StarWatch: Moravian College Astronomy
MOUNTWASHINGTON.COM Adam's home page.--GAB
FEBRUARY 2, 1997: Hale-Bopp Near Altair in Morning
- To see Hale-Bopp this week, be at your observing
location no later than 5:30 a.m. You must have an unobstructed eastern horizon in
order for a successful view. On the 4th, the waning crescent moon will be low in the southeast.
The comet will be about 45 degrees, 4-5 fists lengths to the left of the moon, near
the bright star Altair which will be at the same height as the moon, and nearly due
east. If Altair is made into a clock, Hale-Bopp will be located at the 10:30 position
about one fist width away. On other mornings this week, use Altair as your guide.
H-B could be a dim naked eye target, or a bright object as seen through binoculars.
A Hale-Bopp locator map can be procured at the Allentown School District Adminstation Center,
31 South Penn Street, Allentown, PA. Call 821-2600 to inquire if copies of the
February 1997 StarWatch are still available.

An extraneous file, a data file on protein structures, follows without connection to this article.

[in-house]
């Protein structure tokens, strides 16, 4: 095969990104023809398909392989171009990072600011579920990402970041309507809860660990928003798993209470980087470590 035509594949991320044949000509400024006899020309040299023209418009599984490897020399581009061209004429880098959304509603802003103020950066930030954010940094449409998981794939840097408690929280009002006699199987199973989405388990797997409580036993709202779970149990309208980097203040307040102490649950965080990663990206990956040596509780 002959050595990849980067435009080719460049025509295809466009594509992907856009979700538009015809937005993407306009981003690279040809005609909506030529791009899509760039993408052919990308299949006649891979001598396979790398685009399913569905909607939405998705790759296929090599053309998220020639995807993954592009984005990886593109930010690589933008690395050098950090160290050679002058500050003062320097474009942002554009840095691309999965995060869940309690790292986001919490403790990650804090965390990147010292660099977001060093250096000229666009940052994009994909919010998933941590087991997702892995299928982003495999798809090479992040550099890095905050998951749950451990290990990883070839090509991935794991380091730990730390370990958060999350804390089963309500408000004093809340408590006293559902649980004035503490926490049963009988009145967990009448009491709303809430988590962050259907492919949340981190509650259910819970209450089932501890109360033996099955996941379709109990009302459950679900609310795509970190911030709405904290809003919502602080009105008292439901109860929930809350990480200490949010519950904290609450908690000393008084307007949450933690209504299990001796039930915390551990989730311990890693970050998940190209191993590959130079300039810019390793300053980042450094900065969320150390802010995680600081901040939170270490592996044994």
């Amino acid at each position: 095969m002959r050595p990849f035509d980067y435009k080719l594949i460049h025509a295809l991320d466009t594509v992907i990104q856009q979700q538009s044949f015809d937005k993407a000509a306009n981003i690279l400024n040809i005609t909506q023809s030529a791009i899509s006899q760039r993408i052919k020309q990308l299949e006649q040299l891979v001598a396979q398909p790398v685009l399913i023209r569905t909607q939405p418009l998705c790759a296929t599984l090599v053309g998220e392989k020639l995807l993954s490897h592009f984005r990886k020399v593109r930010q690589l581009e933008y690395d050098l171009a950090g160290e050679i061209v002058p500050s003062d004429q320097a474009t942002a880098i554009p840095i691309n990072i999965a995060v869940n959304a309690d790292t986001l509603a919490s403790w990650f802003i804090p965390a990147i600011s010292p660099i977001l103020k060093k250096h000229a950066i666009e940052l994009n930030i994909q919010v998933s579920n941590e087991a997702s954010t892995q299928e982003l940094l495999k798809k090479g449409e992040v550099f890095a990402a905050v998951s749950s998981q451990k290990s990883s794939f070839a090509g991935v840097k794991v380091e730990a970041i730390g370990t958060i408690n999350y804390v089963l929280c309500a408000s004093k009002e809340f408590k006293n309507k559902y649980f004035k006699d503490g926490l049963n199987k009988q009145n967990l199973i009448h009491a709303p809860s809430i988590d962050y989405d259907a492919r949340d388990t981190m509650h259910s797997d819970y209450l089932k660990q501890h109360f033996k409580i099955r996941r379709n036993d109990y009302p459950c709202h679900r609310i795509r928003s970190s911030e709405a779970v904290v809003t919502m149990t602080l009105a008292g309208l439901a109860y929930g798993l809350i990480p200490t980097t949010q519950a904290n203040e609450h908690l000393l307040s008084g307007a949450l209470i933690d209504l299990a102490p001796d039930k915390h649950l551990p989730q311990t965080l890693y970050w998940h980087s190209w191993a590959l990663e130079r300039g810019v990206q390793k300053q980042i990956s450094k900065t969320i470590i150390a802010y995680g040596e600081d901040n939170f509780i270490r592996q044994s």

FEBRUARY 9, 1997: Hale-Bopp in Summer Triangle
- You should be at your observing location no later than 5:45 a.m. for a
good view of Hale-Bopp. The star, Altair, will be prominent about 20 degrees above
the eastern horizon. Two other stars bear noting, Deneb to the left and higher
than Altair, and bluish Vega, higher still and closer to Deneb. The triad of stars
forms the "giant" Great Summer Triangle now rising in the east. Hale-Bopp is
an easy naked eye target about one third of the distance from Altair to Deneb.
H-B appears as a fuzzy-looking, elongated star. Through binoculars, Hale-Bopp sports
a beautiful fan-shaped tail with streamers. Go to StarWatch on line
to view a map of H-B's location. See below, or call 821-2600 to see if locator
maps are still available.
- February 10 (Monday):
- Hale-Bopp was observed about 5:40 a.m. by StarWatch author Gary A. Becker.
The comet was distinctly visible from his backyard in Coopersburg, PA, about three fist heights
above the eastern horizon. Its brightness was fainter than any of the stars which
compose the Great Summer Triangle, but about the same luminescence as the star, Gamma Cygni, located about half a fist width to the right of the star Deneb. Hale-Bopp should be visible
from any location in the Lehigh Valley, even within the city limits of Allentown, if
the sky is clear and horizons are low enough. Through binoculars, Hale-Bopp sported
a beautiful, cream colored, fan-shaped tail with streamers, about two to three degrees in length, or equal to four to six times the diameter of the full moon. It was best seen with averted vision (side vision), that is, not looking directly at the comet, but observing the tail out of the corner of the eye.--GAB